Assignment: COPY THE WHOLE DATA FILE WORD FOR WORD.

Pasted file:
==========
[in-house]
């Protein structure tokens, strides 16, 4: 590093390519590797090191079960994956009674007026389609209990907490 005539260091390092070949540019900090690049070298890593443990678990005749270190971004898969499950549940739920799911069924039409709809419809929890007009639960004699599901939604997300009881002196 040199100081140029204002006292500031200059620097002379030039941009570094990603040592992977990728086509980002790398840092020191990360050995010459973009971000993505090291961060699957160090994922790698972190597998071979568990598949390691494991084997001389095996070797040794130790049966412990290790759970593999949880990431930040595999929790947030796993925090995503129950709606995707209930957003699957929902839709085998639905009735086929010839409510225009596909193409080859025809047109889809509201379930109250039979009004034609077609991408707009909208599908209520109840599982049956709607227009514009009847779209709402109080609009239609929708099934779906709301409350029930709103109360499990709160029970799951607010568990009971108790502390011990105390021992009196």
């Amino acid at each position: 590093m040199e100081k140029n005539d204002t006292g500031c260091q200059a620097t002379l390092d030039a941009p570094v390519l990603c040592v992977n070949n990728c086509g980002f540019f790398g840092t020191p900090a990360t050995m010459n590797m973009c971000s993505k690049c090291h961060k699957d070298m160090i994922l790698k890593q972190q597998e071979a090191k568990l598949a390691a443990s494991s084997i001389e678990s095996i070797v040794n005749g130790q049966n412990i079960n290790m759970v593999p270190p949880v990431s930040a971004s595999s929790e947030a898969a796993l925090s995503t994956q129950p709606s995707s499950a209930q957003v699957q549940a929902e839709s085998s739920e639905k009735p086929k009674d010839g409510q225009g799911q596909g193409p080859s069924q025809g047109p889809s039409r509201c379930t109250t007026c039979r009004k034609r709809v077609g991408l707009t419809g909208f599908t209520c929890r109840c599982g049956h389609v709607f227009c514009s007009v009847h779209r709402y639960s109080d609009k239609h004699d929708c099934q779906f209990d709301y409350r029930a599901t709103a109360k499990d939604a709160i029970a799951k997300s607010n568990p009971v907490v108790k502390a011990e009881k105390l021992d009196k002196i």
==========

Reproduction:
[in-house]
């Protein structure tokens, strides 16, 4: 590093390519590797090191079960994956009674007026389609209990907490 005539260091390092070949540019900090690049070298890593443990678990005749270190971004898969499950549940739920799911069924039409709809419809929890007009639960004699599901939604997300009881002196 040199100081140029204002006292500031200059620097002379030039941009570094990603040592992977990728086509980002790398840092020191990360050995010459973009971000993505090291961060699957160090994922790698972190597998071979568990598949390691494991084997001389095996070797040794130790049966412990290790759970593999949880990431930040595999929790947030796993925090995503129950709606995707209930957003699957929902839709085998639905009735086929010839409510225009596909193409080859025809047109889809509201379930109250039979009004034609077609991408707009909208599908209520109840599982049956709607227009514009009847779209709402109080609009239609929708099934779906709301409350029930709103109360499990709160029970799951607010568990009971108790502390011990105390021992009196």
């Amino acid at each position: 590093m040199e100081k140029n005539d204002t006292g500031c260091q200059a620097t002379l390092d030039a941009p570094v390519l990603c040592v992977n070949n990728c086509g980002f540019f790398g840092t020191p900090a990360t050995m010459n590797m973009c971000s993505k690049c090291h961060k699957d070298m160090i994922l790698k890593q972190q597998e071979a090191k568990l598949a390691a443990s494991s084997i001389e678990s095996i070797v040794n005749g130790q049966n412990i079960n290790m759970v593999p270190p949880v990431s930040a971004s595999s929790e947030a898969a796993l925090s995503t994956q129950p709606s995707s499950a209930q957003v699957q549940a929902e839709s085998s739920e639905k009735p086929k009674d010839g409510q225009g799911q596909g193409p080859s069924q025809g047109p889809s039409r509201c379930t109250t007026c039979r009004k034609r709809v077609g991408l707009t419809g909208f599908t209520c929890r109840c599982g049956h389609v709607f227009c514009s007009v009847h779209r709402y639960s109080d609009k239609h004699d929708c099934q779906f209990d709301y409350r029930a599901t709103a109360k499990d939604a709160i029970a799951k997300s607010n568990p009971v907490v108790k502390a011990e009881k105390l021992d009196k002196i």